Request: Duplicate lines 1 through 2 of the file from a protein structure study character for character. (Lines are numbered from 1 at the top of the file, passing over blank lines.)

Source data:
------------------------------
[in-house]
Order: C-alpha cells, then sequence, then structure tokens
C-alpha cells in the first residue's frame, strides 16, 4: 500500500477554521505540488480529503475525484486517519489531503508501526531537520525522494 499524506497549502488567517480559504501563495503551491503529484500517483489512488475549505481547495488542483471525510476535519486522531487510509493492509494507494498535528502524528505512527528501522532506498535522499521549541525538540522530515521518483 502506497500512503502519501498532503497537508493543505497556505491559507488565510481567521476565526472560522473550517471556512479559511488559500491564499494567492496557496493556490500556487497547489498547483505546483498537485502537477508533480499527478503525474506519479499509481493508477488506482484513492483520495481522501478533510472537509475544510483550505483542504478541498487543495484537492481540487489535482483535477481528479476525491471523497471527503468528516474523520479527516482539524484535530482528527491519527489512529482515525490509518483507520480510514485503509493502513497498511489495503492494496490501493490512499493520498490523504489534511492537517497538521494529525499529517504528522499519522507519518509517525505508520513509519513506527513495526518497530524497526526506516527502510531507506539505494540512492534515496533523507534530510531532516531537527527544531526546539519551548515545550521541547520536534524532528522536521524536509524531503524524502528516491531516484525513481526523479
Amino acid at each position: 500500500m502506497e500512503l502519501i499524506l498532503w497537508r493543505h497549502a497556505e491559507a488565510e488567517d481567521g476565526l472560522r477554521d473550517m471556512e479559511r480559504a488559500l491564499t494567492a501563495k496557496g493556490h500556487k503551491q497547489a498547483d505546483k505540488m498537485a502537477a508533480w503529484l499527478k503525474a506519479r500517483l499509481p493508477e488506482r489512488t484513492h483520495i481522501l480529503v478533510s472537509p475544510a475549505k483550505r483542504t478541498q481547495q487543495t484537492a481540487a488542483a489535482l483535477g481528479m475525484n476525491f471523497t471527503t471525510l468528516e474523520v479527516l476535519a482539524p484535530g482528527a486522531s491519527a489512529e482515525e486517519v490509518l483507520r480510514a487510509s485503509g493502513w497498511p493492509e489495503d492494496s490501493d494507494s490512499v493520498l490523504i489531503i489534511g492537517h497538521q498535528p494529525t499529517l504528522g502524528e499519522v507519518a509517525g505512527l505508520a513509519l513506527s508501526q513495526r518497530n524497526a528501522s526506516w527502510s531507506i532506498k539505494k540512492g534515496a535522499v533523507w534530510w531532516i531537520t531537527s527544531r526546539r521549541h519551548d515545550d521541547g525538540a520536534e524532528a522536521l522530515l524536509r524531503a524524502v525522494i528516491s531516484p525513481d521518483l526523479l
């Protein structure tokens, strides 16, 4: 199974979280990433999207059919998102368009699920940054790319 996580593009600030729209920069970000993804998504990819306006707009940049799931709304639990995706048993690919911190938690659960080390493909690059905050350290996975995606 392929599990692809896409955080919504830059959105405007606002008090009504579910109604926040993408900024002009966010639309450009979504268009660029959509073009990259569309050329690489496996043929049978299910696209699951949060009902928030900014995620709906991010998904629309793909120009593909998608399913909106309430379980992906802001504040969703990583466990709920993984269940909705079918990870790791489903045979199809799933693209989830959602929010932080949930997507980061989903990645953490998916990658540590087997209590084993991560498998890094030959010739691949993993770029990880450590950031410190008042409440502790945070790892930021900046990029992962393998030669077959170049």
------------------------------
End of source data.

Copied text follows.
[in-house]
Order: C-alpha cells, then sequence, then structure tokens